... to ask and to tell! Anne gave an account of her wanderings. Pat told how they had searched for her, how grieved the asylum people and the Marshall family were at not being able to find her. "Why, there's that little chap Dunlop. He asked if you had any jam for your supper—and I told him 'No'—and he wouldn't touch it—said he didn't want it, if ...
— Honey-Sweet • Edna Turpin

... running to her room the officer walked about the yard gazing at his worn-out boots with lowered head and a faint smile on his lips. "What a pity I've missed Uncle! What a nice old woman! Where has she run off to? And how am I to find the nearest way to overtake my regiment, which must by now be getting near the Rogozhski gate?" thought he. Just then Mavra Kuzminichna appeared from behind the corner of the house with a frightened yet resolute look, ...
— War and Peace • Leo Tolstoy

... than her "Darcy," "Knightley," and "Edmund Bertram." Some have complained, indeed, of finding her fools too much like nature, and consequently tiresome; there is no disputing about tastes; all we can say is, that such critics must (whatever deference they may outwardly pay to received opinions) find the "Merry Wives of Windsor" and "Twelfth Night" very tiresome; and that those who look with pleasure at Wilkie's pictures, or those of the Dutch school, must admit that excellence of imitation may confer attraction ...
— Famous Reviews • Editor: R. Brimley Johnson

... to thoughts or acts of worship. It is, as I have said, a complex product, made up of emotions and ideas, developing with the growth of mind, wide-reaching in its maturity, but meagre enough at the start. We need not expect to find in its simplest phases that insight and tender feeling which we attribute to the developed religious character. "The scent of the blossom is not in the bulb." Its early and ruder forms, however, will best teach the mental elements which are ...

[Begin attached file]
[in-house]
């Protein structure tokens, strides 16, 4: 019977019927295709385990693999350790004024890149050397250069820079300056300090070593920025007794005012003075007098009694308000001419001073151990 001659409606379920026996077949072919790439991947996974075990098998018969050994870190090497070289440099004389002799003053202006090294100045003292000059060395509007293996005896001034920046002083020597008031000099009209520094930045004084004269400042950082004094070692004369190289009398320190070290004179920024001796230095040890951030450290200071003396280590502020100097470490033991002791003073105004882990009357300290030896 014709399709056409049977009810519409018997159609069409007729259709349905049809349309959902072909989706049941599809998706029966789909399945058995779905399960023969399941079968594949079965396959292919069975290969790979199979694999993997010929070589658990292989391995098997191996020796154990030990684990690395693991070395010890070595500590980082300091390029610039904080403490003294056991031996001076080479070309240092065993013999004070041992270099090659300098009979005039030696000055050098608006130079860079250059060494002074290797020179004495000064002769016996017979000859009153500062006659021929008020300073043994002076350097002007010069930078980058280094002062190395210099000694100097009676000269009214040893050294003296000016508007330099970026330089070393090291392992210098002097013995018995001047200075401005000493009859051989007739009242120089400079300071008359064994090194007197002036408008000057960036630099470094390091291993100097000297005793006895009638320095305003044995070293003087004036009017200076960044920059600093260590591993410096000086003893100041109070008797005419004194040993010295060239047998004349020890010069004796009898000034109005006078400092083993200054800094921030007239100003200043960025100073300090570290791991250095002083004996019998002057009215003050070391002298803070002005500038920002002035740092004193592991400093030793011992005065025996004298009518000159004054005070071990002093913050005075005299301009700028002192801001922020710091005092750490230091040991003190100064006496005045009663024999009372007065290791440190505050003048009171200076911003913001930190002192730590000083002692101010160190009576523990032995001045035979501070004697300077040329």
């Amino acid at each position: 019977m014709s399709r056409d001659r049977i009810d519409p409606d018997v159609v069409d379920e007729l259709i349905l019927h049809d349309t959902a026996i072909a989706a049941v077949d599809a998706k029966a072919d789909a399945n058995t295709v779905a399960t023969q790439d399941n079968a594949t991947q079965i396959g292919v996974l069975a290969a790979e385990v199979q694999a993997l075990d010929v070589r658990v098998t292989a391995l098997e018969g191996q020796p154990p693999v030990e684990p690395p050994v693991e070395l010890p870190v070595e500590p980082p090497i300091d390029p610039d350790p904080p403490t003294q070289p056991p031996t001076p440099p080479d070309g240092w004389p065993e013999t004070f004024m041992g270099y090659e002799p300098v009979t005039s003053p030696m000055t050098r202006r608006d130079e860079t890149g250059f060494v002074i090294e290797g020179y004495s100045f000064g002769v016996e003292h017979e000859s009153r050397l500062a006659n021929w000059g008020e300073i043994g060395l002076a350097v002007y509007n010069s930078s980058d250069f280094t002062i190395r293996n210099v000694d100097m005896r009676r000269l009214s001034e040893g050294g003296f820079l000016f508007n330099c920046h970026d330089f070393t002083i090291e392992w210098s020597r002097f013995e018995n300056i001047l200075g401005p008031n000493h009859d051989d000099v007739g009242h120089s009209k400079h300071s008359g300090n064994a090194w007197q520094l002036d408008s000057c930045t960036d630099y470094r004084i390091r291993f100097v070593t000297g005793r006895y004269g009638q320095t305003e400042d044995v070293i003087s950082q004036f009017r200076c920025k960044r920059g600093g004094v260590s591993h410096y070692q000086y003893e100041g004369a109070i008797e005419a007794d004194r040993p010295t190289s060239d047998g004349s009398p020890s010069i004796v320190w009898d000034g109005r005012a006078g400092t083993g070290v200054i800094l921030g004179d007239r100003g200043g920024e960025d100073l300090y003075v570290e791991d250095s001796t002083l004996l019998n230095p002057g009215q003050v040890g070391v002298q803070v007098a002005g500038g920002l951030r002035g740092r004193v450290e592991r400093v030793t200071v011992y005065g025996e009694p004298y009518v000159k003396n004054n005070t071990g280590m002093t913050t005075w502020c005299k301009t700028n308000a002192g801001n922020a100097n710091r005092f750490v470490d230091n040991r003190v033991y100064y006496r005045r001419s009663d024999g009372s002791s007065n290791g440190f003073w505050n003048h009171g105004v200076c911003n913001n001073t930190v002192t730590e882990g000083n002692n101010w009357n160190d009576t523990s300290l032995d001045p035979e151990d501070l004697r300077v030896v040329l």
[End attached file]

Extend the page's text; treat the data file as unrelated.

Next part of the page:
— The Religious Sentiment - Its Source and Aim: A Contribution to the Science and - Philosophy of Religion • Daniel G. Brinton

... always joy to wander afar through the woodland. Ofttimes had he thrown himself down on the soft, moss-covered ground and lain there hour after hour, listening to the wood-bird's song. Sometimes he would even find a reed and try to pipe a tune as sweet as did the birds, but that was all in vain, as the lad soon found. No tiny songster would linger to hearken to the shrill piping of his grassy reed, and the Prince himself was soon ready ...
— Young Folks Treasury, Volume 2 (of 12) • Various

... Lady Delacour, starting back from Belinda's caresses: "do not degrade yourself to no purpose—I never more can be your dupe. Your protestations of innocence are wasted on me—I am not so blind as you imagine—dupe as you think me, I have seen much in silence. The whole world, you find, suspects you now. To save your reputation, you want ...
— Tales and Novels, Vol. III - Belinda • Maria Edgeworth